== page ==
• €50 euro if a claim covers a whole year or the remainder of a year (ie where a claim covers the whole period between the end of a prior claim and the end of the year)

Am I eligible to make a claim?

You can make a claim from an EU country if:

  • You’re not VAT-registered in that EU country and don’t have to be or can’t be registered there
  • You don’t have a place of business or other residence there
  • You don’t make any supplies there, unless
    • They’re transport services for the international carriage of goods
    • The person you’re supplying pays VAT on them

What can I claim?

A business can claim VAT on goods and services purchased during the refund period, and VAT on goods imported into the UK during the refund period.

No claim is allowed for VAT:

  • That has been incorrectly invoiced, or where VAT has been charged on the dispatch of goods to another member state, or the export of goods outside the EU.
  • On the purchase of a motor car
  • On goods and services used for business entertainment. As an exception, VAT on entertainment for overseas customers may be reclaimed but only if it is of a very basic nature.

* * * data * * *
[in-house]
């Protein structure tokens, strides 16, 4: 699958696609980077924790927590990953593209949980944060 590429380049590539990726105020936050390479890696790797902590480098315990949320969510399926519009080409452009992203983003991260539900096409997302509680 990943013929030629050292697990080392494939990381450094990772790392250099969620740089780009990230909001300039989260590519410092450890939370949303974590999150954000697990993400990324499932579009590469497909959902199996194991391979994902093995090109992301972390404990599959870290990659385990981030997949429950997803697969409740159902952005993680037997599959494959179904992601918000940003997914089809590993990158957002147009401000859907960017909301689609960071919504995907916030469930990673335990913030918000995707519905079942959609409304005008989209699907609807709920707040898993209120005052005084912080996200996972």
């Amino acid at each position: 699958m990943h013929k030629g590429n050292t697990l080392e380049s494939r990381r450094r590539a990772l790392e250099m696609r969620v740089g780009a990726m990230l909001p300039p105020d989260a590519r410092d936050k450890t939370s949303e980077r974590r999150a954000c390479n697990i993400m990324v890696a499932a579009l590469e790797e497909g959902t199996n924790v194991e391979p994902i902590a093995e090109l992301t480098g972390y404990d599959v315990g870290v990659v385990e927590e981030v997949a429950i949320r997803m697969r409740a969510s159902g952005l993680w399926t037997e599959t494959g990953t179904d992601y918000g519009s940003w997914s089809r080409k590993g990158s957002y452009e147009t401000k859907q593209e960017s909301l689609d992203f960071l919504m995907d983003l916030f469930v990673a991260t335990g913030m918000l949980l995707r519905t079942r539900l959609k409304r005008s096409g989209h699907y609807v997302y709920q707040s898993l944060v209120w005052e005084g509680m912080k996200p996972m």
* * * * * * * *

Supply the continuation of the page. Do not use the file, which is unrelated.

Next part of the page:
• On goods and services used for non-business activities.

Only 50% of the total VAT charged may be claimed on hiring or leasing a motor car.

The nature of the goods and services acquired have to be described according to the following expenditure codes.

1. Fuel.

2. Hiring of means of transport.

3. Expenditure relating to means of transport.

4. Road tolls and road user charge.

5. Travel expenses, such as taxi fares, public transport fares.

6. Accommodation.

7. Food, drink and restaurant services.

8. Admissions to fairs and exhibitions.

9. Expenditure on luxuries, amusements and entertainment.

10 Other.

Many Member States will require sub-codes in addition to the main codes set out above, and where applicable, these sub-codes will appear as completion options on the electronic portal. Where code 10 is used, without an accompanying sub-code, a narrative description of the goods or services must be entered in a free text box, using the language(s) required by the Member State of Refund.

If an invoice includes items covering more than one expenditure code the code relating to the highest proportion of expenditure is the one that should be used.

Currency of EU VAT Refund claims

All invoices entered on EU VAT Refund claims must be expressed in the currency of the Member State of Refund or the claim will be rejected by that Member State. If a claim is to a Member State where the Euro is not the national currency and a business has invoices that are in Euros they must be converted. The exchange rate used should be as on the date of the invoice as provided by the European Central Bank (ECB).